Whilst not having any scary sightings in the Three Tuns, this quaint pub in the heart of Henley has some unsolved mysteries instead. Underneath the pub, in their cellar and behind a set of wine racks is an unopened door with an unknown space or tunnel behind it. It is thought that the door could have been part of the network of tunnels and passageways that were under Henley in the last few centuries under the town square. Moreover, before becoming a pub, the building used to be a mortuary that used a pulley system to move the bodies around the premises – a stark contrast to its now jovial and hospitable reputation!

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Unicorn, Kingwood

The Unicorn and its staff are on good terms with their ghost and treat him like a member of the family. The ghost, Albert, apparently died at the age of 48 and lost part of his leg whilst serving during a war, possibly World War I. According to the landlord, Albert does not like Americans in the pub as he associates them with those that tried to flirt with his wife at a nearby army base during war-time. He is your classic poltergeist ghost who likes to hide things around the bar, move glasses and even interacts with staff and customers. There is a second ghost on the premises called Emily or Emma who is a much quieter presence but still frequently moves items around the bar area.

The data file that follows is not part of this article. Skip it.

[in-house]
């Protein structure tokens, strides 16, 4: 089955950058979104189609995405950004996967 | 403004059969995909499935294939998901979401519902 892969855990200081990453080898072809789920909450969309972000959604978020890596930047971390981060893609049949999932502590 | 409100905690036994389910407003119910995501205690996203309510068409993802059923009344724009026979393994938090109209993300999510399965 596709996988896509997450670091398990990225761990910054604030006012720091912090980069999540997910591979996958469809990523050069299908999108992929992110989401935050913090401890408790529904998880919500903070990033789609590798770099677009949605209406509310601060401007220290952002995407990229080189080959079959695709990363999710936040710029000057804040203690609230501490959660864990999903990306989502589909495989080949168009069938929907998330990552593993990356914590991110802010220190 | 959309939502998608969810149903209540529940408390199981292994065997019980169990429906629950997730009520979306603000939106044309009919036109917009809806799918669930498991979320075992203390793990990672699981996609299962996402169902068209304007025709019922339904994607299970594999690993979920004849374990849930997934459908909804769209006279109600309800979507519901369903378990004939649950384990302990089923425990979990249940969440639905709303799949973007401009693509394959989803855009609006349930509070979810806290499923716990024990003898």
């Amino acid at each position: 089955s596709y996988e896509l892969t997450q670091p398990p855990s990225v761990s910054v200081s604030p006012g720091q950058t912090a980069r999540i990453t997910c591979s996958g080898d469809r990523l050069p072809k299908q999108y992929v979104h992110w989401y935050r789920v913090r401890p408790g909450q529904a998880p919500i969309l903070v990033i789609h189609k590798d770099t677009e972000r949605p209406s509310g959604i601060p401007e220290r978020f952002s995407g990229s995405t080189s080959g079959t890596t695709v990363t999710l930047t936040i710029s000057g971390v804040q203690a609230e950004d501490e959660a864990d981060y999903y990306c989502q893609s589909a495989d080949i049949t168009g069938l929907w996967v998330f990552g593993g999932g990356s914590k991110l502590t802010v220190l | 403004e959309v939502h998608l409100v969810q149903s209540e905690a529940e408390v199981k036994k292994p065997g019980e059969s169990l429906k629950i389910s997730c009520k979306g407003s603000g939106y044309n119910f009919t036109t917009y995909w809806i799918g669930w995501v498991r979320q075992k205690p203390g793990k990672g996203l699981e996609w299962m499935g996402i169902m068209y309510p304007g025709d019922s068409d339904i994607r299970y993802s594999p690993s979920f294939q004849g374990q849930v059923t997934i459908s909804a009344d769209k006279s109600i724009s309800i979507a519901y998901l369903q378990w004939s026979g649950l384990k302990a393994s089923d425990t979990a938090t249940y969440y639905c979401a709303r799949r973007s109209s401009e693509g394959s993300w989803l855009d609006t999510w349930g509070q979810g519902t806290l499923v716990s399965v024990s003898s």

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White Bear, Warlingham